Picked up two rifle cartridges yesterday. Both measure 7.9mm x 57mm. I take that to be a German Mauser rifle round. One has a copper FMJ that is magnetic and is head stamped R up arrow L 43 II Z The other is head stamped K5 43 IIZ with a nickel FMJ that is magnetic. Both are rimless.and have a dark black? annulus. Can anybody help me on this?
Can you send photos. This headstamt looks like British
Sound like 7.9 Besa (MK II using Z = Nitrocellulose powder) ball rounds which England was working on, but never adopted. It is the 7,9x57 German (aka Mauser) but for the Besa MG.
One rnd. is by Kynoch & the other Royal Labs.
Pete is correct. My understanding was that it was in service with the British army in Korea. I would expect the annulas colour to be purple, as both HS indicate ball loads.
Could be purple, Am waiting for the sun to come out so I can see it better. ! Any of these two rare? I got them out the $1 box some guy wanted to get rid of. Thanks guys! Tom from MN
The 7.92mm Besa machine gun was used as defensive armament on British tanks during WW2.
The Czech designers had fled to the UK at the start of the war. It was originally planned to redesign the guns to .303 calibre. As the guns were needed as soon as possible, this never happened. It was decided that the tanks could be fitted with 7.92mm guns.
The 7,9 Belt fed Vz37 ( export ZB 53) had alreadybeen acquired by Britain well before Czechslovakia was partitioned by Germany ( Sudeten, 1938, the Rump 1939). The Britishwanted to convert to .303, as they had done to the ZB 30/33, to make the Bren Gun…but events overtook them. They did modify the Vz37 for tank use only…the Czech gun was a tripod mounted Infantry gun, and the Germans used it as such in N. Africa and the Russian Front.
Interesting info is that Britain supposedly contracted the Greek Powder Co of Piraeus, to manufacture 7.9 ammo for them, fir trialsof the BESA gun, headstamped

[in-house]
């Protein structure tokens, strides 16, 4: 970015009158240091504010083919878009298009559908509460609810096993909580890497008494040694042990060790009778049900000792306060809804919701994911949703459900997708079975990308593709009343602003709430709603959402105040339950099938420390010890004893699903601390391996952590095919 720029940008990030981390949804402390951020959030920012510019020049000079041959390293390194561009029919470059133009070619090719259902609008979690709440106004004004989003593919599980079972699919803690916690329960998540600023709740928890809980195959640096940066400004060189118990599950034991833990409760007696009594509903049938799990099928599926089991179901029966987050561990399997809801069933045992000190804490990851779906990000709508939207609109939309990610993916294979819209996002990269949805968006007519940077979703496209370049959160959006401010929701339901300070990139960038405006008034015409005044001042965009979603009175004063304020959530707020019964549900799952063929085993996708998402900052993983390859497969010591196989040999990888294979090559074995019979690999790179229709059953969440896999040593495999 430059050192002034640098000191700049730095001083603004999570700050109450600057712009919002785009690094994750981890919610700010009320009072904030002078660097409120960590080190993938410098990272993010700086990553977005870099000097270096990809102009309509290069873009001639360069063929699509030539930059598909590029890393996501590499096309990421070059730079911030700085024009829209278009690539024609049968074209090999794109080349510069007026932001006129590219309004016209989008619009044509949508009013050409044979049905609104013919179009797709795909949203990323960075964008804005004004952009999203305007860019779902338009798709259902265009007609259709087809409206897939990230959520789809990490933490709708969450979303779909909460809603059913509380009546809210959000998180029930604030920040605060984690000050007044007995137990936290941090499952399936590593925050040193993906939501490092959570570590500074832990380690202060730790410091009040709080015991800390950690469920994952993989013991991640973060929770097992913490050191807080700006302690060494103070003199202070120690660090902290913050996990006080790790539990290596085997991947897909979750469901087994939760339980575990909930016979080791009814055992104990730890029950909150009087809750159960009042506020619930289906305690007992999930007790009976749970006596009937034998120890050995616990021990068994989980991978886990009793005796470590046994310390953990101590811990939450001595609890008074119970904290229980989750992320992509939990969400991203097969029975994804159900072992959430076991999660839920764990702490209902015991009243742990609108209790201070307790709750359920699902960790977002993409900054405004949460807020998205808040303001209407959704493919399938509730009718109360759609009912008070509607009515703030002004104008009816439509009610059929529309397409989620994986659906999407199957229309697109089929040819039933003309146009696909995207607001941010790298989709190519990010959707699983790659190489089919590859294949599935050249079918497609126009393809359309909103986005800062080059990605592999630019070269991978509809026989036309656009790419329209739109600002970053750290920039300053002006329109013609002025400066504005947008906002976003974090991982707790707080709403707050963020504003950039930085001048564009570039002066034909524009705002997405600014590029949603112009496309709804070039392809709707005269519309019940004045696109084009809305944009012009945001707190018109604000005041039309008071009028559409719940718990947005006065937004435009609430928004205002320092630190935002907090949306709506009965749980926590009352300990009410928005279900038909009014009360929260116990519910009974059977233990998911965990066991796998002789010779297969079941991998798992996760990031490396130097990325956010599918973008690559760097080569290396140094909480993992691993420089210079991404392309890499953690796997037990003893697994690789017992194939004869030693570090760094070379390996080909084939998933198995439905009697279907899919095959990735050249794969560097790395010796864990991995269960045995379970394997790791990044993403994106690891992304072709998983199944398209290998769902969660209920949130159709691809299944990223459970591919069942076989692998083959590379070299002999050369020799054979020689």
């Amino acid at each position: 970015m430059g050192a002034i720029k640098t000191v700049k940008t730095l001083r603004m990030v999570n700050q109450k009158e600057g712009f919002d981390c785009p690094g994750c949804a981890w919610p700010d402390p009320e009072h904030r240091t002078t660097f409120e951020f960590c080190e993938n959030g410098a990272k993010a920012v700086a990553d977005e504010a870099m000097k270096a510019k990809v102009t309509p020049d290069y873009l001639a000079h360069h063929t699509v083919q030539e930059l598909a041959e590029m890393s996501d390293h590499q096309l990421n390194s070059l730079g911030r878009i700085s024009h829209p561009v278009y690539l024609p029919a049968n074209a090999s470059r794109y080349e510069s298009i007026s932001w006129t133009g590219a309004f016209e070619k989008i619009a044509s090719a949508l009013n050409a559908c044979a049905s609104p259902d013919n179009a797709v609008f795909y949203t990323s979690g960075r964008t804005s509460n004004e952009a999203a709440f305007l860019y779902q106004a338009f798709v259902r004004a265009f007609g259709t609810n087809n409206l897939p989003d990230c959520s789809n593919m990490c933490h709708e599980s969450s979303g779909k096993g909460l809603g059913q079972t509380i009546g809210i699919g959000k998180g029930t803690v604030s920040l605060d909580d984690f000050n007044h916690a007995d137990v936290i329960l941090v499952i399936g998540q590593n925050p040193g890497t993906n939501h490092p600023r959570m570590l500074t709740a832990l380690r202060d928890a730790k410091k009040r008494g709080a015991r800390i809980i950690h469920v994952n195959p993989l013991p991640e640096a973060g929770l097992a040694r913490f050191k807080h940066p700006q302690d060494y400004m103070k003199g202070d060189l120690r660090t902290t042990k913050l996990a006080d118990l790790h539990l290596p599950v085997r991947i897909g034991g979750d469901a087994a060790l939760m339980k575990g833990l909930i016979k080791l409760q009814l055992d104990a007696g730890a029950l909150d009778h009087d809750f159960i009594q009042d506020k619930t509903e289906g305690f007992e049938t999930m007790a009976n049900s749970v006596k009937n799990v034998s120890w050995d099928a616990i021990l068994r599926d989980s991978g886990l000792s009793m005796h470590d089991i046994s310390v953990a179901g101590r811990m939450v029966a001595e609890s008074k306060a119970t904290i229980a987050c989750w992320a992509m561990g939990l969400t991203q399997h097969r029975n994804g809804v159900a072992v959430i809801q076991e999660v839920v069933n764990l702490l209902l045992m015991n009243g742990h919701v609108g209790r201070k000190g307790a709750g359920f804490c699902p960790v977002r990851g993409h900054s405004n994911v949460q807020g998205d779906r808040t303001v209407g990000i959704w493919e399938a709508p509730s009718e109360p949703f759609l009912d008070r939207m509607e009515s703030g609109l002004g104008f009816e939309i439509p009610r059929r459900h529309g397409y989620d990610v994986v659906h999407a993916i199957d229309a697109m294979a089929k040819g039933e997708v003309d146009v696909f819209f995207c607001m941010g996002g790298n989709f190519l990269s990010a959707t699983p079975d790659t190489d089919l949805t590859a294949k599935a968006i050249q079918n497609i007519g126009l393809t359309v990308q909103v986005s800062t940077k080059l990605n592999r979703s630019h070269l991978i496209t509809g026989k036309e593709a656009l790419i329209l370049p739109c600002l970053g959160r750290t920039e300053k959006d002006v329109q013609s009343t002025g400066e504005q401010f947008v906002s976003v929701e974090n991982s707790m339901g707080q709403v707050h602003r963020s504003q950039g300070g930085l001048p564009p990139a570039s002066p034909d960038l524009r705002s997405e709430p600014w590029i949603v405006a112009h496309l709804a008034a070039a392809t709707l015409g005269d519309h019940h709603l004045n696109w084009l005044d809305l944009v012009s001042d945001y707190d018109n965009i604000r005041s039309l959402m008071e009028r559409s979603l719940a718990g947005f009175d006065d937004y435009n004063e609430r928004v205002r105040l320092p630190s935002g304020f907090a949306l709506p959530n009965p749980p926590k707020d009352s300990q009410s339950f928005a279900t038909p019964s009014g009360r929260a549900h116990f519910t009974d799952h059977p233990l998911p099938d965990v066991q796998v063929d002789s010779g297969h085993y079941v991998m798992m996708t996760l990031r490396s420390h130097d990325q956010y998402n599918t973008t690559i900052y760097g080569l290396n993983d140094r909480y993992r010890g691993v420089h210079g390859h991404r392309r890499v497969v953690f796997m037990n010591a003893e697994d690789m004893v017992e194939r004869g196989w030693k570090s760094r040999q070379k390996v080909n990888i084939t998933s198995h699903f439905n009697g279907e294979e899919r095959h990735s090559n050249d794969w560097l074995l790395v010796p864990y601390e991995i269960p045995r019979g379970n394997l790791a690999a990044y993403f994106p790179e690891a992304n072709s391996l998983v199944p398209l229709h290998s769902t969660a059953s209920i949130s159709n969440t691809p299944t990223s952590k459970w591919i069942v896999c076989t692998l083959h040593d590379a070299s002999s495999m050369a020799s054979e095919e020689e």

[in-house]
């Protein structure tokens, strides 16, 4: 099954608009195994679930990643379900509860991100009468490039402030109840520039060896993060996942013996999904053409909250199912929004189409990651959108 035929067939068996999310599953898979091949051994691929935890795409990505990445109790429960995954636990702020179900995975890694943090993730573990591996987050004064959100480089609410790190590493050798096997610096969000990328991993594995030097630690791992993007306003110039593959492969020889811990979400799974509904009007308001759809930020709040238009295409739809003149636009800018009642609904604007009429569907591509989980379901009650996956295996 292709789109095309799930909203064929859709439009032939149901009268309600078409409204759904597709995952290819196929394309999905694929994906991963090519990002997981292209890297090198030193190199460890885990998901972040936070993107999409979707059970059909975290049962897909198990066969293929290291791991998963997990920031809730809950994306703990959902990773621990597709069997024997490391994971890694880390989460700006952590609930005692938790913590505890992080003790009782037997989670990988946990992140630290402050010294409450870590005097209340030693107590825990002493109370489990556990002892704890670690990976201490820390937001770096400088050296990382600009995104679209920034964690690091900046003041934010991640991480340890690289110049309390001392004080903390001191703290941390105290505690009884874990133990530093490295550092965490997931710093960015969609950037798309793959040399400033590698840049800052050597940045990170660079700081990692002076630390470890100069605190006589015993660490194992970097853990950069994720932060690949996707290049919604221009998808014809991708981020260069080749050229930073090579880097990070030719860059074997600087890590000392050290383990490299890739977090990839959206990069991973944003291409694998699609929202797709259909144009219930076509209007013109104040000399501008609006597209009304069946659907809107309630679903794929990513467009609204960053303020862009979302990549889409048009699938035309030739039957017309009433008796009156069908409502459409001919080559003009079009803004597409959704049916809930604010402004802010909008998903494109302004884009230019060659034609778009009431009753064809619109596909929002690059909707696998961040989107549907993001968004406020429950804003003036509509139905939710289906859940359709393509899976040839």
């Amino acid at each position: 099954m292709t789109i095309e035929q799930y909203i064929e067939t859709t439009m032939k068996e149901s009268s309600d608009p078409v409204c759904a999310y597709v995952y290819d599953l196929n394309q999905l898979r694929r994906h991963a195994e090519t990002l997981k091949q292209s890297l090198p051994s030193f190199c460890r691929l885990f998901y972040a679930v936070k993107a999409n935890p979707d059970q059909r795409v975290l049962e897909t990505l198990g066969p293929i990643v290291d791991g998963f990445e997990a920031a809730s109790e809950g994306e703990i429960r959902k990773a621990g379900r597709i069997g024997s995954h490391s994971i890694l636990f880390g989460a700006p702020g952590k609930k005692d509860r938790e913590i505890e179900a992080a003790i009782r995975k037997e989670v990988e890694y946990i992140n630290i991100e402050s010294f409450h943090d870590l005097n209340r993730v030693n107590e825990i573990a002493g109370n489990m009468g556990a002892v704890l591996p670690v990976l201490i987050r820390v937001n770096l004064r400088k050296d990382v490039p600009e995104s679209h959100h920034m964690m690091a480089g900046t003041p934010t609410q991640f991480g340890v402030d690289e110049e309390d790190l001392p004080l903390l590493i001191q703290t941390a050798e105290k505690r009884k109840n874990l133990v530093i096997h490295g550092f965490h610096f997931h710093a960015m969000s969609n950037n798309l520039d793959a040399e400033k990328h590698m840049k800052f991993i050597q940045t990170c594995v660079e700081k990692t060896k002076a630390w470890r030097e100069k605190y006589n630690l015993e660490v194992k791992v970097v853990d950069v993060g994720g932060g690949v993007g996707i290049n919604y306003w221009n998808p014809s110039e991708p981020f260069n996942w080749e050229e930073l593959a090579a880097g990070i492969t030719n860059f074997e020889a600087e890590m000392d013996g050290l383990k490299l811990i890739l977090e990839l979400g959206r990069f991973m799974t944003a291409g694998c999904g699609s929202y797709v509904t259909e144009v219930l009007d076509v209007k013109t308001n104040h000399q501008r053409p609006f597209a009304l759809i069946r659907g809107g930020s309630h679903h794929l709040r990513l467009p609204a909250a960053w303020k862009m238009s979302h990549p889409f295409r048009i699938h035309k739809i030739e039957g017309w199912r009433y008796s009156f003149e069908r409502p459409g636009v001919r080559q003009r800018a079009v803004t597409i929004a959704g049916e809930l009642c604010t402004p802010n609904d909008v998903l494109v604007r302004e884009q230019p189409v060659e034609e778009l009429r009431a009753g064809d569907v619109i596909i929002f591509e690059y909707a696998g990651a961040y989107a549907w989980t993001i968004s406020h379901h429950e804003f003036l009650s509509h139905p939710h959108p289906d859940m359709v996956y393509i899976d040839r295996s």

PCH 39 and 40 (Poudrerie et Cartoucherie Hellenique,
Hellenic Powder & Cartridge). This was still when Greece was neutral, before Italy invaded in late 1940.
Greece had started making 7.9 after buying FN 30 Mausers, and acquiring 7,9mm CSRG 15/26 from Poland, in the early 30s.and probably Hotchkiss LMGs in 7,9.
They already had French M1914s in 8 Lebel, and Portatives in 6,5MS.
Kynoch and R^L began production of 7,9 ammo in 1940,41., and continued supply through the war supplemented by Canada. I don’ know if producti ok n of 7,9 continued after 1945, of whether they used
FN production during Korea. BESA guns were for British built tanks, as the US Lend Lease Tanks were equipped with Browning .30 cal. BRITISH TANKS FOR RUSSIA??? guns???
Here’s the box for the Kynoch 7.92mm Besa cartridges, these dated 1945 with a copper (plated?) magnetic bullet, but otherwise the same as Tom’s. I believe the black stamped lettering across the front of the sealing label is K529 45B, perhaps interpreted as Kynoch May 29 1945 Besa. Stamped into the surface of the end of the sliding tray portion of the box is No 16 II W 44.
Thanks for the correction Falcon & Doc.
Nice box Guy & Tom you paid what they are worth.
A unique design of this MG was, it manually cocked and loaded on the forward stroke of the bolt handle. Allowing ease of charging in a confined space such as a tank turret or aircraft cockpit. A friend has one of these. Some versions also were selective fire. (he is a FFLtype 7 SOT). Have fired this quite a bit.
The cartridge was produced in Canada by Dominion Arsenal until at least 1949. Roy Dunlap in his Ordnance Went up Front reported that armorers in the British Eighth Army in north Africa were able to use a supply of captured German Besa barrels with slight (or no?) modification for use in the British-made guns. Jack
Interesting. Is it known if they were able to use captured German ammunition?
Black annulus and magnetic suggests armour piecing 7.92 Besa British rounds !
British used a green annulus and the letter W on the headstamp of AP rounds. The rounds described by Tom and shown by Guy are mark 2 ball rounds, loaded with nitrocellulose powder. The envelopes were either CNCS or GMCS, so would attract a magnet.
Yes you are correct ! Getting old !